|Priest’s Attorneys Want Ex-nun’s Diary
By David Hedges
The Times Record
February 18, 2010
Attorneys representing a priest accused of molesting a 10-year-old boy want to read the diary of a former nun who served as church secretary.
Rev. Robert F. Poandl, 68, of Cincinnati is charged with the sexual assault of a 10-year-old boy in Spencer in August of 1991.
Police said the boy, also from Cincinnati, came with Poandl when he filled in for the regular priest one weekend at Holy Redeemer Catholic Church in Spencer.
The victim, now 28, still lives in Cincinnati and filed a complaint with West Virginia State Police last June. At that time, Poandl left his assignment as pastor in Georgia and returned to Cincinnati and the headquarters of the Glenmary Home Missioners, a religious order that serves rural communities.
Poandl was indicted by a Roane grand jury last month on charges he fondled the boy and had intercourse with him in the church rectory 18 years ago. He was arraigned on the charges and is free on $15,000 bond.
Poandl appeared in court Friday with his attorneys, Anita Ashley and Dennis Curry, and entered a plea of not guilty to the charges.
His attorneys filed several pretrial motions, including a request for a copy of a diary that was part of the State Police investigation.
The diary was kept by Karen Karper, now Karen Fredette, who was a Catholic nun who worked as secretary for the local church.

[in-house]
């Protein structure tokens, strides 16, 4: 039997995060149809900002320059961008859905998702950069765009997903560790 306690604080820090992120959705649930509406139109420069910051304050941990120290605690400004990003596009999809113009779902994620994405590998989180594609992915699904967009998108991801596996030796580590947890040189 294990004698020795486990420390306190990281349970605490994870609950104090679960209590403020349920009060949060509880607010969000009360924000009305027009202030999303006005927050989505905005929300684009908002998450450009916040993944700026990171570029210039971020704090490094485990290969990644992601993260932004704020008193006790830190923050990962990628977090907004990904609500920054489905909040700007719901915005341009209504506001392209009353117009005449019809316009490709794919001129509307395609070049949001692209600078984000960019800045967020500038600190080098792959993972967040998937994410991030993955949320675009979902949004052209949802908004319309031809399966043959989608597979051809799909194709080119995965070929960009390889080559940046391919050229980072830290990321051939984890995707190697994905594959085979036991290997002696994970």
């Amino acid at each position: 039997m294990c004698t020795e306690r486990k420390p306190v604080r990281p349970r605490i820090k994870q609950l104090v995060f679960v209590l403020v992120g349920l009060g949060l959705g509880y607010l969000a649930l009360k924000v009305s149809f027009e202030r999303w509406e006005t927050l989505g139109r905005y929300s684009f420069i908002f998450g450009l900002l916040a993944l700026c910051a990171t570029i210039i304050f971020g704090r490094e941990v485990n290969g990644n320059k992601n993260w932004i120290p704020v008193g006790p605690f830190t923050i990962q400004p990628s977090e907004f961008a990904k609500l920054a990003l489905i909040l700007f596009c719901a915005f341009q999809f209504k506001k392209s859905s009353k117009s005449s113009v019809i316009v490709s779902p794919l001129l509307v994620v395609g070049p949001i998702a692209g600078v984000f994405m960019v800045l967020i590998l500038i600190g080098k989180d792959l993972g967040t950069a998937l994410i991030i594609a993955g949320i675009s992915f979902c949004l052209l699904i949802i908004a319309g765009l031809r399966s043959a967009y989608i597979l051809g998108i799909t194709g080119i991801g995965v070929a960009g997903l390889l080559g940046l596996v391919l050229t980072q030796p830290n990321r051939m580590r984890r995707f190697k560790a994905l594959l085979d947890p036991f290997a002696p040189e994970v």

She later left the area and is now married to a former priest, Paul Fredette, who was pastor at Holy Redeemer at the time of the alleged incident.
The couple now lives in solitude in the mountains of North Carolina and was featured in a profile on hermits aired by the CBS Evening News last fall.
Poandl’s attorneys said the diary could hold some important information.
“We’ve got a couple pages. We need the rest,” Ashley told Roane Circuit Judge David Nibert about the diary.
Prosecutor Josh Downey said the portion of the diary he provided was all he had, an argument that did not sit well with the defense.
“They got part of it,” Curry told the judge. “That’s not good enough. Go get the rest.”
Curry said after the hearing he was not asking for the complete diary.
“We don’t want several years,” he said, “just enough of it to tell us what happened.”
The motion requests portions of the diary from 1991 and 1992 and says the information would supplement the “fragmentary disclosure” by the prosecution.
Curry asked Nibert for the earliest trial date possible, but he had to turn down a date in May because it conflicted with a trial in federal court in Charleston, where Curry is representing a member of the Pagans motorcycle gang.
Nibert set Poandl’s trial for June 15, with a pretrial hearing April 19.
Curry said he wanted to clear his client’s name as soon as possible.
“He didn’t do anything,” Curry said. “We’re just going to go to trial.”
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